Maritime agency to record growth in 2018, 2019

David Adekunle, Lagos

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NIMASA DG, Dr Dakuku Peterside (right) with Jonathan Garba, during the Maritime industry forecast for 2018/2019 unveiled in Lagos.

The Nigerian Maritime Administration and Safety Agency, NIMASA has projected growth of two point five to five per cent within the period 2018-2019.

Director General of the agency, Dakuku Peterside said this during the Maritime industry forecast for 2018/2019 unveiled in Lagos.

The analysis in the publication shows that Nigerians should expect total fleet size to grow by 4.08% in 2018 and 4.41% in 2019.

The non-oil tanker fleet size is projected to increase by 8.15 % in 2018 and 8.72% in 2019 while the oil rig count is projected to increase by 27.67% in 2018 and 0% in 2019.

Boosting economy
The report also noted that the Maritime sector plays a major role in the exploitation, distribution and export of Nigeria’s ocean resources with a total annual freight cost estimated at between $5 and $6 billion annually.

The Maritime component of the Nigerian oil and gas industry is worth an estimated $8 billion further reflecting the prominence of the sector to the Nigerian economy

The Nigerian Maritime Industry Forecast for 2018 and 2019 which is the first of its kind in the sector is intended to serve as a compass for local and international stakeholders willing to do business in the Nigeria Maritime domain.

The Director General expressed delight at the Maritime forecast release which coincided with the release of the country’s Gross Domestic Product (GDP) figures by the National Bureau of Statistics (NBS) confirmed that Nigeria’s exit from recession.

He noted that “it is a positive indicator that Nigeria’s economy is rebound for growth in 2018 and beyond”.

Peterside said “the forecast reviewed developments in the industry in 2017; shows expected International and Local Developments in Policy and Regulatory Environment for the Maritime Sector in 2018 and 2019 and also takes a look at Emerging Opportunities and Challenges for the Maritime Industry; all with the sole aim of realising a robust and business friendly Maritime domain that will also create avenues for economic prosperity”.

Maritime bill
He identified five bills undergoing legislative processes at the National Assembly as key regulatory developments in the Nigerian Maritime industry that will affect the maritime sector.

These include “the Anti-Piracy Bill, the establishment of the Maritime Development Bank, Inland Fisheries Amendment Bill, the Deep Offshore and Inland Basin Production Sharing Contract Amendment Bill and the Cabotage Act Amendment Bill 2017”.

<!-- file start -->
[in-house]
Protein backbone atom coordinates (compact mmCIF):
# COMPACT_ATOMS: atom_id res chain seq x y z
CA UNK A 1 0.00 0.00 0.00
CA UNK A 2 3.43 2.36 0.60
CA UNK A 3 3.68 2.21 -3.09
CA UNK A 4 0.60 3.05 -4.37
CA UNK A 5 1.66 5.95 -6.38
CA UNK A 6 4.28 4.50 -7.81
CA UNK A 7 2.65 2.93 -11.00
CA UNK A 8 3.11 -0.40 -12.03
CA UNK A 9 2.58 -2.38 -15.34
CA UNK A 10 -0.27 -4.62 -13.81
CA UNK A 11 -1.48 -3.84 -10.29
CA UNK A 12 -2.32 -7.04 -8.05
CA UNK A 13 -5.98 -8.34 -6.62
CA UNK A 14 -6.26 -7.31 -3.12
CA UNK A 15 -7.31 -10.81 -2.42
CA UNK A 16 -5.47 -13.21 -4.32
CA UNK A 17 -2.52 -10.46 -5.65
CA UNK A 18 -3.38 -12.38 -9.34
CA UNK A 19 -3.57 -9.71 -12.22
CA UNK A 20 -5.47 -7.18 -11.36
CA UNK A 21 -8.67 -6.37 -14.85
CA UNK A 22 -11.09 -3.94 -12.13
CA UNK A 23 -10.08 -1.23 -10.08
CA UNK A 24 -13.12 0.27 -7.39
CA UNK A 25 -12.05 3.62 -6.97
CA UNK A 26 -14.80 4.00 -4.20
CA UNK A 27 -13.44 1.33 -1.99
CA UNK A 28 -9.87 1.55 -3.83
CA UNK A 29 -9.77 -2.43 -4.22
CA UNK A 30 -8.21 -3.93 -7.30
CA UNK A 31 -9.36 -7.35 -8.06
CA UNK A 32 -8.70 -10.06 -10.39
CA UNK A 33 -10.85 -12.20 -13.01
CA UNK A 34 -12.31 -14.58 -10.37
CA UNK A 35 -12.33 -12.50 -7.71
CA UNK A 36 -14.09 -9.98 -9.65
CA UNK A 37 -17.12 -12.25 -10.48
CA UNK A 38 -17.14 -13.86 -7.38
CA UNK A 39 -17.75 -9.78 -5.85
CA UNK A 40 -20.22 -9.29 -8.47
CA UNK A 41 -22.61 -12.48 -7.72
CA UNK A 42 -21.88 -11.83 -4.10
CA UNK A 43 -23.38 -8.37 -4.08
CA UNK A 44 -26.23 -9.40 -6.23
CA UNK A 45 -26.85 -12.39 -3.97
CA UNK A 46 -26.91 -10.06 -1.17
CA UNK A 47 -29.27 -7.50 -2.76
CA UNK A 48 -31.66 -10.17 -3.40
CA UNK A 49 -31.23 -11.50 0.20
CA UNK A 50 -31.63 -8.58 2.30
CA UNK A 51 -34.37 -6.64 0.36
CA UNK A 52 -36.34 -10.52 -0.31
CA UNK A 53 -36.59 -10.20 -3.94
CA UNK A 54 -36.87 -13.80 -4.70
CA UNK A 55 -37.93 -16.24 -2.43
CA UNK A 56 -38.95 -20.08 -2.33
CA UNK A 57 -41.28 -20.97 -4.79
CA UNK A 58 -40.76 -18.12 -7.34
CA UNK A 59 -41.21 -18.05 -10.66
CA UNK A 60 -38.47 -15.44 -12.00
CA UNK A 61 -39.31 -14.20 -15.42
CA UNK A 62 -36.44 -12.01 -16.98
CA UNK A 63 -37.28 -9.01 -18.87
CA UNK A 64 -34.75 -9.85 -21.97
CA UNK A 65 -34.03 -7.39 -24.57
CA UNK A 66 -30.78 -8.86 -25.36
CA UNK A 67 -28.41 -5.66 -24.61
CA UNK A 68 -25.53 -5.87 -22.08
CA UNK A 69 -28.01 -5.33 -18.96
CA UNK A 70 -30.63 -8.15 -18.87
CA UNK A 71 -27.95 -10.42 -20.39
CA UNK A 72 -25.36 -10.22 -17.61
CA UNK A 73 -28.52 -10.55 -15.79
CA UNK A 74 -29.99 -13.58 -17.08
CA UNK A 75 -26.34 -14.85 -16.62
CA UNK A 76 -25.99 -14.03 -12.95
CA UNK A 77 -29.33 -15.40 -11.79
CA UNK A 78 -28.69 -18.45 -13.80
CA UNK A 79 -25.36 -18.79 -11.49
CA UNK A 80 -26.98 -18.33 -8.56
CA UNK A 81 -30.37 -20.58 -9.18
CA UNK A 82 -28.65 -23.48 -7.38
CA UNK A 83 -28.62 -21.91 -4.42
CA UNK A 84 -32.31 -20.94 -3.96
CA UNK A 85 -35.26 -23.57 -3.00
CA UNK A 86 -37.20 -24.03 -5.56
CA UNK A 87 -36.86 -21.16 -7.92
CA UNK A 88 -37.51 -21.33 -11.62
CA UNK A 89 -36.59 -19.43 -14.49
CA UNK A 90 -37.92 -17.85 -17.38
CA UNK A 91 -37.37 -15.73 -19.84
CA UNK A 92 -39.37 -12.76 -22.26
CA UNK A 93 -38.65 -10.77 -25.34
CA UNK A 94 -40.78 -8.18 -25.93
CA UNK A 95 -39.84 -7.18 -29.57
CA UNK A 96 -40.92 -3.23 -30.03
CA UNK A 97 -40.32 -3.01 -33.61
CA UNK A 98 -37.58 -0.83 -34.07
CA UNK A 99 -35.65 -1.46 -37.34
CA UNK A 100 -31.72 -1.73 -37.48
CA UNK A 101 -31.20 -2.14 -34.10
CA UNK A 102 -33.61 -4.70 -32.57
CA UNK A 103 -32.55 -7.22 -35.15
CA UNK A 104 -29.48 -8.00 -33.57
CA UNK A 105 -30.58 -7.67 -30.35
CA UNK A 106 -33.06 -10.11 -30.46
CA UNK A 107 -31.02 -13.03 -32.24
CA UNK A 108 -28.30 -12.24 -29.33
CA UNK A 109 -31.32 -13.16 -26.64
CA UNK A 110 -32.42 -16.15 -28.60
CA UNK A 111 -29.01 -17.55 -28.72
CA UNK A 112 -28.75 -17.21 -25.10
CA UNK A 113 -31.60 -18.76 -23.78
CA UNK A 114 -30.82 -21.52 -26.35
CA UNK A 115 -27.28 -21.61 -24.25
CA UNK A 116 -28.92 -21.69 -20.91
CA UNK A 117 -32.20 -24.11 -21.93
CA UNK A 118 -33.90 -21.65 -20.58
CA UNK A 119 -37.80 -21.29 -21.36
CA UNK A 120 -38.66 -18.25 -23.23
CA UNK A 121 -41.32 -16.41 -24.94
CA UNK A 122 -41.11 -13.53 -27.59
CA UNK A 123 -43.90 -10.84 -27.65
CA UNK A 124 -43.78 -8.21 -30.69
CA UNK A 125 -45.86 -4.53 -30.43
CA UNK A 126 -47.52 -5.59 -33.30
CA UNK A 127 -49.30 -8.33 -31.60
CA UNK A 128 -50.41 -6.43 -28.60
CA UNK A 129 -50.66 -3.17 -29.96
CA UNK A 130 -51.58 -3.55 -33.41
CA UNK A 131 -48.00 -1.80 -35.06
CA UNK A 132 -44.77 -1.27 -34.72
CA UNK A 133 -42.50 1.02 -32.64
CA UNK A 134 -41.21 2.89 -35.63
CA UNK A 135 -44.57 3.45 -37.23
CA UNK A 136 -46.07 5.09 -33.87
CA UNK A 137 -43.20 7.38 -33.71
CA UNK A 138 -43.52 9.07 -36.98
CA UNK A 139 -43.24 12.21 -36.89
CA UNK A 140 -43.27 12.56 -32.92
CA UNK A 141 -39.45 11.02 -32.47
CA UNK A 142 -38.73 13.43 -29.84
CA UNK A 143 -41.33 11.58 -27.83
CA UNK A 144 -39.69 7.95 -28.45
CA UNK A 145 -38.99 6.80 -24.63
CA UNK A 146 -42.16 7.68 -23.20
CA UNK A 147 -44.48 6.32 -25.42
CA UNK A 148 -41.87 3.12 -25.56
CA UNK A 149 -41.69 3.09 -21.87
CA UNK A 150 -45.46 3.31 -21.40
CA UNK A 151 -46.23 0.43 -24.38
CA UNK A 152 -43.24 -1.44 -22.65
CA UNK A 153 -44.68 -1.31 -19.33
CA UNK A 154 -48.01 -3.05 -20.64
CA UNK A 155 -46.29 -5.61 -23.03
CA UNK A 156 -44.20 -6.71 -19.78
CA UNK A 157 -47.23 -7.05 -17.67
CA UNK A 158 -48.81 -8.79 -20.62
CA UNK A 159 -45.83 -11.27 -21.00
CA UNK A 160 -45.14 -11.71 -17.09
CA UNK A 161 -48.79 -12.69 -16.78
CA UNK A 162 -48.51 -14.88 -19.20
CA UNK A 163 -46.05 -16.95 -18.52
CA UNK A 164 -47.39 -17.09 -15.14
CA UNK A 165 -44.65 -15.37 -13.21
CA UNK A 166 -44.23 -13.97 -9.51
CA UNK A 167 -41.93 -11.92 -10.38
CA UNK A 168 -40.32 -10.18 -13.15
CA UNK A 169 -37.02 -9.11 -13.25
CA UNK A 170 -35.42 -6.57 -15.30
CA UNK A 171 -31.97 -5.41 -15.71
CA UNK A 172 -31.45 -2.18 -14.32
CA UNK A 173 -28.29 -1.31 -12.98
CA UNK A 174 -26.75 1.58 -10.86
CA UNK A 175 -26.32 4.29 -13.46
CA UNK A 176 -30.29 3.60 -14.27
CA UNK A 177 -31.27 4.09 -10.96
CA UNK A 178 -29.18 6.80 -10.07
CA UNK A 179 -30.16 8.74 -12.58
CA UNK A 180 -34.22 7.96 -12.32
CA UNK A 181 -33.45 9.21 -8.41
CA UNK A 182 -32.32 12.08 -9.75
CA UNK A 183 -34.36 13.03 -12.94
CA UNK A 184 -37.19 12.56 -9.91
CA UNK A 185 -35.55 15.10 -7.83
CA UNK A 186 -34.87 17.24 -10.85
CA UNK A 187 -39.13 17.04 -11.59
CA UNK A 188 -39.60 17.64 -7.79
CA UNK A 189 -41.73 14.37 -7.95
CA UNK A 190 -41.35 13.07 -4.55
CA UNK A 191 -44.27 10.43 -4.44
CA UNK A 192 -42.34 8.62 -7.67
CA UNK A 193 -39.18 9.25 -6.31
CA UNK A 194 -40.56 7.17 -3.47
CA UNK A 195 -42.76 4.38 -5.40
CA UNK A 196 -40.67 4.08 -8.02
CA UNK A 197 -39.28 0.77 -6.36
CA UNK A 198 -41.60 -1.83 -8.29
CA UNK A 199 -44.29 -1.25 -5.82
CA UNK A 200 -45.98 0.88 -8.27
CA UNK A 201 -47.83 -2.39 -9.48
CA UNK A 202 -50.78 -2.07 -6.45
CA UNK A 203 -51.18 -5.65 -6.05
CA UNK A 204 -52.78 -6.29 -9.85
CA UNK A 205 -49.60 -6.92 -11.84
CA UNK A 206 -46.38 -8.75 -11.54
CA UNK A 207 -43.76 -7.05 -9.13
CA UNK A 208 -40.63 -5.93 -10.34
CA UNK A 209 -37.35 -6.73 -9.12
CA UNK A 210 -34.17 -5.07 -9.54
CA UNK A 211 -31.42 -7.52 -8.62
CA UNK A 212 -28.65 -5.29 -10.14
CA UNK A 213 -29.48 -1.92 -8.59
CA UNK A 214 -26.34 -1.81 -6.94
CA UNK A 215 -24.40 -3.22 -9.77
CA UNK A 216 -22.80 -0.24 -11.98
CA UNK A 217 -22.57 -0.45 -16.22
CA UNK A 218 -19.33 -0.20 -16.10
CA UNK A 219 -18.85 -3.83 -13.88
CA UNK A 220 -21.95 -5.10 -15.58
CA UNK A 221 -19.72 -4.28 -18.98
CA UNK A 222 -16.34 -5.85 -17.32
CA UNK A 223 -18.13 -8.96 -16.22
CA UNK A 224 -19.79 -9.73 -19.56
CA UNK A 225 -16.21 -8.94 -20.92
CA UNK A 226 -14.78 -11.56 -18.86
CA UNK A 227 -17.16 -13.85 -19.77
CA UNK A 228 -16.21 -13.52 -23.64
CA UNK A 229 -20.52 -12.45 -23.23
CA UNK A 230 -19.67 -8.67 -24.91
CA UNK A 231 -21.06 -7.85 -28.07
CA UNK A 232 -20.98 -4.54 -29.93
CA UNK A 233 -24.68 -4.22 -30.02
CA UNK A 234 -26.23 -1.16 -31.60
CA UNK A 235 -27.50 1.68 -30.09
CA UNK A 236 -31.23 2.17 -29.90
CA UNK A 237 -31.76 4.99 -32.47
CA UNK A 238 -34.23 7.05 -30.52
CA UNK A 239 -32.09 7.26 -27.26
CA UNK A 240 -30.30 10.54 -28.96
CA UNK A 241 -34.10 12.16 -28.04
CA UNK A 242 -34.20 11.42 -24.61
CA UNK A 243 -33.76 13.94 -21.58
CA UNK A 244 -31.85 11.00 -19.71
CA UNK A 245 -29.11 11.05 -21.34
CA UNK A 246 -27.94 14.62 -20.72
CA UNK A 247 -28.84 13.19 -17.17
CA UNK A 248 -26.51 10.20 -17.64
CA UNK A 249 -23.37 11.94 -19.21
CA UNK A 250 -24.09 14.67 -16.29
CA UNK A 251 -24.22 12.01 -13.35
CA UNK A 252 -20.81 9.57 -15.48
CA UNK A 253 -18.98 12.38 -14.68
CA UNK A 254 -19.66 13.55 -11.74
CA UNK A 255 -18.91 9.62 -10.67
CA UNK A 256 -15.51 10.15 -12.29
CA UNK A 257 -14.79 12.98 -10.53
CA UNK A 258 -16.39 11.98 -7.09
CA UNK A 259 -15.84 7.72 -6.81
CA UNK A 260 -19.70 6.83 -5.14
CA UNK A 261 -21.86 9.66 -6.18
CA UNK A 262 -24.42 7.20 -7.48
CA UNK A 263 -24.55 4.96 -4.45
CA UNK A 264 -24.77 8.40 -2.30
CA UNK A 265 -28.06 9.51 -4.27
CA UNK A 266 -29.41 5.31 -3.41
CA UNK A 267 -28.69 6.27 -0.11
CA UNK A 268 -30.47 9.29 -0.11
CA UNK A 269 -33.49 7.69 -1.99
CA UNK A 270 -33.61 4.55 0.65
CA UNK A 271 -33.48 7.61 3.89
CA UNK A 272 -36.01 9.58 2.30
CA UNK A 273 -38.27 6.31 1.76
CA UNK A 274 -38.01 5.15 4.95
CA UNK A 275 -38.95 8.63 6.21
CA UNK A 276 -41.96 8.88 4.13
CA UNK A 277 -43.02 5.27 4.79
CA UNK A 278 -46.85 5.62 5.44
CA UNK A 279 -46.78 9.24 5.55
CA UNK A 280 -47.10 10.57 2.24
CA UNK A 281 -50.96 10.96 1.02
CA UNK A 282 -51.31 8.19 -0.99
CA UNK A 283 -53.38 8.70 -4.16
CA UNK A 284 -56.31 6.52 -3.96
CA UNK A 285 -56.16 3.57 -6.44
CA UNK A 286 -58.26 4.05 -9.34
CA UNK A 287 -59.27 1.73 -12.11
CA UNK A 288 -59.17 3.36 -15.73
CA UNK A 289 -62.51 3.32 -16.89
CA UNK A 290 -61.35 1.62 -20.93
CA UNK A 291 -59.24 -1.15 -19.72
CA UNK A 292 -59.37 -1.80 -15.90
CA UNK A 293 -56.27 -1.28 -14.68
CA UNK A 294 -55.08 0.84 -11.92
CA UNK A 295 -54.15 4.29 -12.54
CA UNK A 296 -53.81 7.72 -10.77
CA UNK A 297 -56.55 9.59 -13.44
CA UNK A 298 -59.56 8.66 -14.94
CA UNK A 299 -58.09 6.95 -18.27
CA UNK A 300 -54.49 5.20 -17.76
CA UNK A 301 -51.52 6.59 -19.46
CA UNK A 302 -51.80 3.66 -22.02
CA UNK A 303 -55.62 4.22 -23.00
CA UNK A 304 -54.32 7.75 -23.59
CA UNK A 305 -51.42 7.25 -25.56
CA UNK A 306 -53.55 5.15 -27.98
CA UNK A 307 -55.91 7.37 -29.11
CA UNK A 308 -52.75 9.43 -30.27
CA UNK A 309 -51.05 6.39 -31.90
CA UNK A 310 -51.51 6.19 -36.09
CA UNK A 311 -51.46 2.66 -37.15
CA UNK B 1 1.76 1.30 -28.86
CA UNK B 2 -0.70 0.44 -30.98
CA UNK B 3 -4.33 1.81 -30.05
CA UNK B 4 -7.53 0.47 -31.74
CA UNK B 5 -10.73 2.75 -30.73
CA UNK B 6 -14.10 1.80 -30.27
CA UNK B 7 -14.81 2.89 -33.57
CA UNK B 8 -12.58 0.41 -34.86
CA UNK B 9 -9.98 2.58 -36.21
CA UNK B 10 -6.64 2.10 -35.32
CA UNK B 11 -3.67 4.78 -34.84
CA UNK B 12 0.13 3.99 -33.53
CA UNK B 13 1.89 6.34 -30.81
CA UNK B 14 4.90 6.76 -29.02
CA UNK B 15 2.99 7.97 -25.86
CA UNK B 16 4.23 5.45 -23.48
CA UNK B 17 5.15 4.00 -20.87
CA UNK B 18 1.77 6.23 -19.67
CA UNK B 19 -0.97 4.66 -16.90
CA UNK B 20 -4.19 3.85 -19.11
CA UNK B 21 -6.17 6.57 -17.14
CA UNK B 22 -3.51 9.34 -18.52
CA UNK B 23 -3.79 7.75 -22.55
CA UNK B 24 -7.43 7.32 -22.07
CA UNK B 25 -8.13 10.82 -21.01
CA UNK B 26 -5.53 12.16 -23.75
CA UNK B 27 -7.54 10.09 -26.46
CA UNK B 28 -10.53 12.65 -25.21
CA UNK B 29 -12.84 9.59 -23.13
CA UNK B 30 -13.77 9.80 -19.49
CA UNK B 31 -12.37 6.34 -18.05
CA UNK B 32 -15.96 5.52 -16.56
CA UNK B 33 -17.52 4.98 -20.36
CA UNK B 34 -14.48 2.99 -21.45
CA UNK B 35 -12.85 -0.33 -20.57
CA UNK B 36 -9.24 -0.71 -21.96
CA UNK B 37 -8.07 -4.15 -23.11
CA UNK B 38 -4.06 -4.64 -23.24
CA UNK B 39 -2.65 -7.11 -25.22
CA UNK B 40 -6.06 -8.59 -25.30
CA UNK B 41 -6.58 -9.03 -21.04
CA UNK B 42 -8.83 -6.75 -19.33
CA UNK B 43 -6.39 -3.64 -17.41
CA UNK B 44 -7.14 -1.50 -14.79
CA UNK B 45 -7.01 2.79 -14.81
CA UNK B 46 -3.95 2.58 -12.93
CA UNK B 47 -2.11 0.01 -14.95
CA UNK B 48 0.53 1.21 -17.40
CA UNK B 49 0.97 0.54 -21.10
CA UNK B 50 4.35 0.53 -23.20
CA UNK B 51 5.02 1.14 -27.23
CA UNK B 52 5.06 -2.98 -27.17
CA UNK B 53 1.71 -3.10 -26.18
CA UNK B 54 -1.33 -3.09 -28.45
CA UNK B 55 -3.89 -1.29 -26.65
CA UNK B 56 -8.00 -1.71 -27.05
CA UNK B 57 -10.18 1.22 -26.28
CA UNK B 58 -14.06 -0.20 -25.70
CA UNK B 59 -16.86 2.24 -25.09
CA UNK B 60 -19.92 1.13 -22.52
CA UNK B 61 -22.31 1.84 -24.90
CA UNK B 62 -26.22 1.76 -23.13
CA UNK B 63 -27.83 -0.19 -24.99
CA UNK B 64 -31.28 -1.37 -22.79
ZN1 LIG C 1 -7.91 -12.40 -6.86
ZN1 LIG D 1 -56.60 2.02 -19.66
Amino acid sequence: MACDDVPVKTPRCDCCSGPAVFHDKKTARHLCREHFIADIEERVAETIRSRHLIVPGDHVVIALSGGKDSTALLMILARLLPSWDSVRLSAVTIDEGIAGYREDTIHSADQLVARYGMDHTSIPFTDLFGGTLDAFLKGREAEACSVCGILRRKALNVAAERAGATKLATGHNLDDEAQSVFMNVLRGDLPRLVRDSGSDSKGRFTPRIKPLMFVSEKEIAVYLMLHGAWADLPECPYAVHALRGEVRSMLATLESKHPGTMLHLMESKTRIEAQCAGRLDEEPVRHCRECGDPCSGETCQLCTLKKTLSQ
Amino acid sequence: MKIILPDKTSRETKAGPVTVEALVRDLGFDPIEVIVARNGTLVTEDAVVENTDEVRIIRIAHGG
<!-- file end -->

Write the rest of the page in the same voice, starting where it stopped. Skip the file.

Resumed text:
“All these if passed to Law will help realise the dream of making Nigeria the maritime hub in Africa.”

Peterside explained that despite the fact that the oil sector remains one of the pillars of the Nigerian economy and a catalyst for measuring the nation’s growth, the success of it is still largely dependent on the maritime sector which continues to play a strategic role in the economy of the country.

He also pointed out that some other factors that have contributed to the gradual growth being recorded in the sector are “the receding crime in the Niger Delta Region, the Deep Blue Economy scale up of our maritime security architecture and continuous collaboration, which is addressing the immediate challenge in this areas aimed at suppressing the emerging threats on our waters”.

Key parameters
While unveiling the book that contained the forecast for the industry, Peterside stated that the outlook is the key parameters that will drive the maritime industry and highlighted some key drivers of the sector as; “geographic factor, availability of skilled labour force, an efficient and effective regulatory environment, manpower and human capacity development, maritime infrastructural development, globalisation and new technology amongst others”.

Secretary General of the Abuja Memorandum of Understanding (MoU), Barrister Mfon Usoro commended the forecast as a great interaction with the industry players to move the sector forward.

Usoro, who was former DG of NIMASA, also observed that the increased presence of NIMASA activities in the maritime sector of the West and Central Africa sub-region is an indication that the present leadership of the agency is on course.

A lecturer at the Lagos Business School, Dr Doyin Salami said that forecasts are essential tools for growing an industry.

In his analysis of the maritime forecast at the event, he pointed out that “the gaps in the sector must be filled by policy makers in the sector in order to realise its potentials”.

He urged all investors, local and international to take the forecast serious as a way of enhancing the growth of their businesses.

Sammie Idika